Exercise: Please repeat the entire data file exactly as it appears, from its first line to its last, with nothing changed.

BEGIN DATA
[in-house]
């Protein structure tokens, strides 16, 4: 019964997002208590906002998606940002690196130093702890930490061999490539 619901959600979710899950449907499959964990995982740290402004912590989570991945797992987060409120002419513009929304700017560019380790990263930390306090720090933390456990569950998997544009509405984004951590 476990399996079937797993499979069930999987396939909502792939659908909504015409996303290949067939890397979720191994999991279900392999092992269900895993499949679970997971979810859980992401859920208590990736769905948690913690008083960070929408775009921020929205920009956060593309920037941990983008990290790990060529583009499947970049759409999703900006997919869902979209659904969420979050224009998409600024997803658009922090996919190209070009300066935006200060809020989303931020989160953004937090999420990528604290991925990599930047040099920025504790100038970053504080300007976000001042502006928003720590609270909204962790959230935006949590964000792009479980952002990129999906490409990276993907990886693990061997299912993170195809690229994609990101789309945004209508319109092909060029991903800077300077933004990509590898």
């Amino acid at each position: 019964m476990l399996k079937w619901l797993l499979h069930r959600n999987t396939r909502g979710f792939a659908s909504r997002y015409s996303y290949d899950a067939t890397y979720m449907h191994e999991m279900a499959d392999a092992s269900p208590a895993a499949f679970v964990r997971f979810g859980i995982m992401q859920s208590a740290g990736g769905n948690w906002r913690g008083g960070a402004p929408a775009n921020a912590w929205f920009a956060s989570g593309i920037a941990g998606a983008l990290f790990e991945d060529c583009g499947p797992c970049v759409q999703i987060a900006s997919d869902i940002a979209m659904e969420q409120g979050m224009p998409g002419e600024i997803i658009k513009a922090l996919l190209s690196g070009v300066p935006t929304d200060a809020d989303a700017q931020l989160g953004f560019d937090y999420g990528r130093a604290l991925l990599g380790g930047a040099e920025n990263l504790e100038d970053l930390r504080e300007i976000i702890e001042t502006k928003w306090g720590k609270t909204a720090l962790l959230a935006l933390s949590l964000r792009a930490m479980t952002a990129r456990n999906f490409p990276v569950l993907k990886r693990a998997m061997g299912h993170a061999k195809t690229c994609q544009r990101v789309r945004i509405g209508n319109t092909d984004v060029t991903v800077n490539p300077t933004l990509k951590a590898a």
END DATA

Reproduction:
[in-house]
């Protein structure tokens, strides 16, 4: 019964997002208590906002998606940002690196130093702890930490061999490539 619901959600979710899950449907499959964990995982740290402004912590989570991945797992987060409120002419513009929304700017560019380790990263930390306090720090933390456990569950998997544009509405984004951590 476990399996079937797993499979069930999987396939909502792939659908909504015409996303290949067939890397979720191994999991279900392999092992269900895993499949679970997971979810859980992401859920208590990736769905948690913690008083960070929408775009921020929205920009956060593309920037941990983008990290790990060529583009499947970049759409999703900006997919869902979209659904969420979050224009998409600024997803658009922090996919190209070009300066935006200060809020989303931020989160953004937090999420990528604290991925990599930047040099920025504790100038970053504080300007976000001042502006928003720590609270909204962790959230935006949590964000792009479980952002990129999906490409990276993907990886693990061997299912993170195809690229994609990101789309945004209508319109092909060029991903800077300077933004990509590898």
């Amino acid at each position: 019964m476990l399996k079937w619901l797993l499979h069930r959600n999987t396939r909502g979710f792939a659908s909504r997002y015409s996303y290949d899950a067939t890397y979720m449907h191994e999991m279900a499959d392999a092992s269900p208590a895993a499949f679970v964990r997971f979810g859980i995982m992401q859920s208590a740290g990736g769905n948690w906002r913690g008083g960070a402004p929408a775009n921020a912590w929205f920009a956060s989570g593309i920037a941990g998606a983008l990290f790990e991945d060529c583009g499947p797992c970049v759409q999703i987060a900006s997919d869902i940002a979209m659904e969420q409120g979050m224009p998409g002419e600024i997803i658009k513009a922090l996919l190209s690196g070009v300066p935006t929304d200060a809020d989303a700017q931020l989160g953004f560019d937090y999420g990528r130093a604290l991925l990599g380790g930047a040099e920025n990263l504790e100038d970053l930390r504080e300007i976000i702890e001042t502006k928003w306090g720590k609270t909204a720090l962790l959230a935006l933390s949590l964000r792009a930490m479980t952002a990129r456990n999906f490409p990276v569950l993907k990886r693990a998997m061997g299912h993170a061999k195809t690229c994609q544009r990101v789309r945004i509405g209508n319109t092909d984004v060029t991903v800077n490539p300077t933004l990509k951590a590898a």